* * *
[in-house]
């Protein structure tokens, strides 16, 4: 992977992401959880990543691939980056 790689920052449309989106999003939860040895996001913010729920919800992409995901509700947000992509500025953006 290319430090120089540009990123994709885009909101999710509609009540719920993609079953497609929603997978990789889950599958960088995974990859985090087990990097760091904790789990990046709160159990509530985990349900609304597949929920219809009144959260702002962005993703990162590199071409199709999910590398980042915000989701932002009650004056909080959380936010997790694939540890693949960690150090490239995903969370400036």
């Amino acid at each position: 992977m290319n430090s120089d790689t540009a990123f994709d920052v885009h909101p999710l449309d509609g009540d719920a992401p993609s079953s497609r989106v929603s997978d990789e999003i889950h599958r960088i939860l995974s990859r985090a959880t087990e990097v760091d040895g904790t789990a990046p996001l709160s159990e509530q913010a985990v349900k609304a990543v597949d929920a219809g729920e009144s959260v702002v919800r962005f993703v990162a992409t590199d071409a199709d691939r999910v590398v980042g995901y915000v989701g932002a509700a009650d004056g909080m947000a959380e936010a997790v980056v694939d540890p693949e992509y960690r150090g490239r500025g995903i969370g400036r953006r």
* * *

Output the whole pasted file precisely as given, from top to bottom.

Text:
[in-house]
């Protein structure tokens, strides 16, 4: 992977992401959880990543691939980056 790689920052449309989106999003939860040895996001913010729920919800992409995901509700947000992509500025953006 290319430090120089540009990123994709885009909101999710509609009540719920993609079953497609929603997978990789889950599958960088995974990859985090087990990097760091904790789990990046709160159990509530985990349900609304597949929920219809009144959260702002962005993703990162590199071409199709999910590398980042915000989701932002009650004056909080959380936010997790694939540890693949960690150090490239995903969370400036």
């Amino acid at each position: 992977m290319n430090s120089d790689t540009a990123f994709d920052v885009h909101p999710l449309d509609g009540d719920a992401p993609s079953s497609r989106v929603s997978d990789e999003i889950h599958r960088i939860l995974s990859r985090a959880t087990e990097v760091d040895g904790t789990a990046p996001l709160s159990e509530q913010a985990v349900k609304a990543v597949d929920a219809g729920e009144s959260v702002v919800r962005f993703v990162a992409t590199d071409a199709d691939r999910v590398v980042g995901y915000v989701g932002a509700a009650d004056g909080m947000a959380e936010a997790v980056v694939d540890p693949e992509y960690r150090g490239r500025g995903i969370g400036r953006r």